By Gretchen Morfogen


Community Supported Agriculture or C.S.A.’s are simply you directly financially support a local farmer and in return acquiring field fresh produce for your family or business on a weekly basis throughout the growing season. More and more people are benefiting from this agricultural exercise in gathering the freshest possible produce, meat, eggs, poultry, and baked goods that their farm can provide. The nutrient density of fresh local edibles is far healthier and exponentially more beneficial than anything found in the typical grocery store. Why? Because the absence of excessive transportation, preservatives and pesticides the use of pastured animals and natural growing practices plays a critical role. Ultimately you are developing a relationship with the person who is responsible for creating this food source, your farmer.

Since our existence is primarily dependent on farming, we cannot entrust this essential activity solely to the farming population which is merely 2% of us. The realization that a small minority of farmers cannot possibly meet the needs of all the people is here and people are ready to share agricultural responsibilities with the active farmers.

Community supported agriculture (CSA) is a new idea in farming, one that has been gaining momentum since its introduction to the United States from Europe in the mid-1980s. The CSA concept originated in the 1960s in Switzerland and Japan, where consumers interested in safe food and farmers seeking stable markets for their crops joined together in economic partnerships.

As satisfaction is gained from reconnecting to the land and participating directly in food production, the numbers of people joining this movement is advancing. Members also share in the risks of farming, including poor harvests due to unfavorable weather or pests. These direct sales to community members the growers receive better prices for their crops, gain some financial security, and are relieved of much of the burden of marketing.

Some farms offer a single commodity, or team up with others so that members receive goods on a more nearly year-round basis. Some are dedicated to serving particular community needs, such as helping to employ others in their communities. Each CSA is structured to meet the needs of the participants; so many variations exist, including the level of financial commitment, active participation by the shareholders, details of payment plans and food distribution systems.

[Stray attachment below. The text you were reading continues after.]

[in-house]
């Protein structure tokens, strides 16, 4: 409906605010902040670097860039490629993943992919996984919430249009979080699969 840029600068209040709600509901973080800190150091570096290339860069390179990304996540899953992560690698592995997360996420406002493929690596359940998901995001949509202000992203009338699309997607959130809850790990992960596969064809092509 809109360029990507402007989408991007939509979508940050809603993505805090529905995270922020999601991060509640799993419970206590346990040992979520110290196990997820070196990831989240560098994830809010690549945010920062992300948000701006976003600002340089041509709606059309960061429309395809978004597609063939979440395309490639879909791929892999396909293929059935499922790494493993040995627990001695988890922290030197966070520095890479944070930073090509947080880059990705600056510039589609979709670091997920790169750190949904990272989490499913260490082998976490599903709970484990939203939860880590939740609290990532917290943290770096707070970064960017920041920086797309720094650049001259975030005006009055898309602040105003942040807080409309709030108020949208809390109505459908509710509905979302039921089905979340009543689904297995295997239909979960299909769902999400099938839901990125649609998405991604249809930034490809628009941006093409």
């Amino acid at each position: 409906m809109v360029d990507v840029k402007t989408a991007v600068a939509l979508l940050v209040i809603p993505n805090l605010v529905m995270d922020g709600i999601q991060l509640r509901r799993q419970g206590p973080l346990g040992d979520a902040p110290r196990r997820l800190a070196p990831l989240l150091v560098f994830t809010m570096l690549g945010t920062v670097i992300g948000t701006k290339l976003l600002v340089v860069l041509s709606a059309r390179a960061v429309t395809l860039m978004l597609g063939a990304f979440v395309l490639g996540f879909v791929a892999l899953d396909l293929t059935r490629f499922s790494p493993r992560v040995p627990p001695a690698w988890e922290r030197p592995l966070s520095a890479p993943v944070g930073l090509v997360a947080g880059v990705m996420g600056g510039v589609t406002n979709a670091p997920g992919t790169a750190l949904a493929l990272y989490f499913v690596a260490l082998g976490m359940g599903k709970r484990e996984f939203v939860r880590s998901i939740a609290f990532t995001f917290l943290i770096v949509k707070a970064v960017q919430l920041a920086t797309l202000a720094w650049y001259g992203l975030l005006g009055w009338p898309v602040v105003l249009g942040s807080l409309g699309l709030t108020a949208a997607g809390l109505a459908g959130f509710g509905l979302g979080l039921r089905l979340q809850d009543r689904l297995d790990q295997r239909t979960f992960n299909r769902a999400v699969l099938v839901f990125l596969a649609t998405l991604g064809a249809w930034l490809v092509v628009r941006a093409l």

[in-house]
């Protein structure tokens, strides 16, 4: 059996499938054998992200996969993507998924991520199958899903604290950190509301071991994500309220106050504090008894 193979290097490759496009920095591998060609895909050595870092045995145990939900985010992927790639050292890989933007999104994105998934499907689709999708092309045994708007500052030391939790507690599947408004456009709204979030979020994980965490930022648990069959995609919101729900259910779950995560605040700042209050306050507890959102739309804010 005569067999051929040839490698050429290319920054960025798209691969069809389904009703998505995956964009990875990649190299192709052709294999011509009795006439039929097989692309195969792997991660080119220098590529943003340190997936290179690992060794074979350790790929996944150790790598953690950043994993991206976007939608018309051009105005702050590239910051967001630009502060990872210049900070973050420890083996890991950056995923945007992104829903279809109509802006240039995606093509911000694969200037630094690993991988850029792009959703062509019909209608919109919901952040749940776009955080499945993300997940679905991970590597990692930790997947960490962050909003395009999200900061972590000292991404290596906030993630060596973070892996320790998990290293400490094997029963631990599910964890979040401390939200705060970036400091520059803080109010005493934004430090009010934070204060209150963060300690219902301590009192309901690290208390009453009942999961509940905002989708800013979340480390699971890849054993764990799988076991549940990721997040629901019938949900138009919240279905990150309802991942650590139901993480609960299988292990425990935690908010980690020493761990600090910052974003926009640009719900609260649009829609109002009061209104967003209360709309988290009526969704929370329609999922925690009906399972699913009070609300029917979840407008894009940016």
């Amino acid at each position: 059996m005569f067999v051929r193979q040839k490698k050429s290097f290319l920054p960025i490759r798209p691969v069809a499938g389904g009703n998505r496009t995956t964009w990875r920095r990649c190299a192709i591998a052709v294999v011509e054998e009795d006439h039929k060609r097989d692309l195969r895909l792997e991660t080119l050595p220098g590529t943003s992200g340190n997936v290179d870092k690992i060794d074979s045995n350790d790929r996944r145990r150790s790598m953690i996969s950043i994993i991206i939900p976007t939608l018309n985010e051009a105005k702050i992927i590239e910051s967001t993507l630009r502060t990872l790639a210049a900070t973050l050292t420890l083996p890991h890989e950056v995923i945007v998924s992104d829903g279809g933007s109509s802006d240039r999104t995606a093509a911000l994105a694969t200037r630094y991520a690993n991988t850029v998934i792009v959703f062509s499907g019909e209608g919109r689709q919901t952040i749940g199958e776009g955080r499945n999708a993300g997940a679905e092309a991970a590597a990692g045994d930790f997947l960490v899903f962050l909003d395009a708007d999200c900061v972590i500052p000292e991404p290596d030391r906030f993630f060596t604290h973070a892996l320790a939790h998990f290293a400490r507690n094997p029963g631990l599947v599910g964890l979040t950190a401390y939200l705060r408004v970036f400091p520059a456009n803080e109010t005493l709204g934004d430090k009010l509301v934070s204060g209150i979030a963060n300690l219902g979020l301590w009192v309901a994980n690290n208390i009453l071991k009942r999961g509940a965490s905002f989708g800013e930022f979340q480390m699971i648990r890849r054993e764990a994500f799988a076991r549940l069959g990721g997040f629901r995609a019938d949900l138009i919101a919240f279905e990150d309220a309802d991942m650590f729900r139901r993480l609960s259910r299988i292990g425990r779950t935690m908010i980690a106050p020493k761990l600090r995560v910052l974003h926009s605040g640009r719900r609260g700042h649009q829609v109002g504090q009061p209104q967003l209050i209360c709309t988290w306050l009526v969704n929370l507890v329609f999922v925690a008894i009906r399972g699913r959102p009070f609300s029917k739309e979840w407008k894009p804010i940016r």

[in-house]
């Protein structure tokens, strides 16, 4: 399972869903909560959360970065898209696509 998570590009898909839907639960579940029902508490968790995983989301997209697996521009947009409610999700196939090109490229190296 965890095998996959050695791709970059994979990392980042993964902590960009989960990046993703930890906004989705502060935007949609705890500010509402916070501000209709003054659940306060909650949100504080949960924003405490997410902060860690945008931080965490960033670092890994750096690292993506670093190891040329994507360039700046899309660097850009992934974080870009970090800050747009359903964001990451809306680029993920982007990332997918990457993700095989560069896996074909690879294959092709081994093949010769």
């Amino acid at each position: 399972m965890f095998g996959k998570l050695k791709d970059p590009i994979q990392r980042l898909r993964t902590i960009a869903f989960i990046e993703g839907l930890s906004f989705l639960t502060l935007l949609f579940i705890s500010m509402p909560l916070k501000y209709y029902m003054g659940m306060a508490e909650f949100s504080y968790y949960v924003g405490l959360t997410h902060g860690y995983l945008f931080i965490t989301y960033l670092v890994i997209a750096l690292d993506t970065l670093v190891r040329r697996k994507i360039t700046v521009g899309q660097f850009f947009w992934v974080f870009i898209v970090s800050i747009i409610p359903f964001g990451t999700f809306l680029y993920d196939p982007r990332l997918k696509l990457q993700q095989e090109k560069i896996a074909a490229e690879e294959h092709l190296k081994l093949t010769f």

CSA is sometimes known as “subscription farming,” and the two terms have been used on occasion to convey the same basic principles. In other cases, however, use of the latter term is intended to convey philosophic and practical differences in a given farm operation. Subscription farming arrangements tend to emphasize the economic benefits, for the farmer as well as consumer, of a guaranteed, direct market for farm products, rather than the concept of community-building that is the basis of a true CSA. Growers typically contract directly with customers, who may be called “members,” and who have agreed in advance to buy a minimum amount of produce at a fixed price, but who have little or no investment in the farm itself.

Truth be told not all farmer’s practice what I would call “clean farming” or naturally grown techniques. Many are still held hostage by the chemical components of agriculture which essentially damages the nutrients of their crop being produced. A shift however in the paradigm of farming is taking place and the cognizant, ecologically connected farmer is transitioning away from the industrial attitude which is polluting, and contaminating the food source through this chemical onslaught. They are becoming more and more educated about what damages occur when producing toxic foods. Organic, biodynamic, naturally grown is the way, the only way we can perpetuate our survival and alleviate the illnesses that come with malnutrition from commercially produced poor food sources. There is a long road ahead for these positive changes to be a part of our wholeness and a journey I am on for the duration…

For a list of local farmers participating in CSA’s go to either www.agrimissouri.com or www.comharvest.org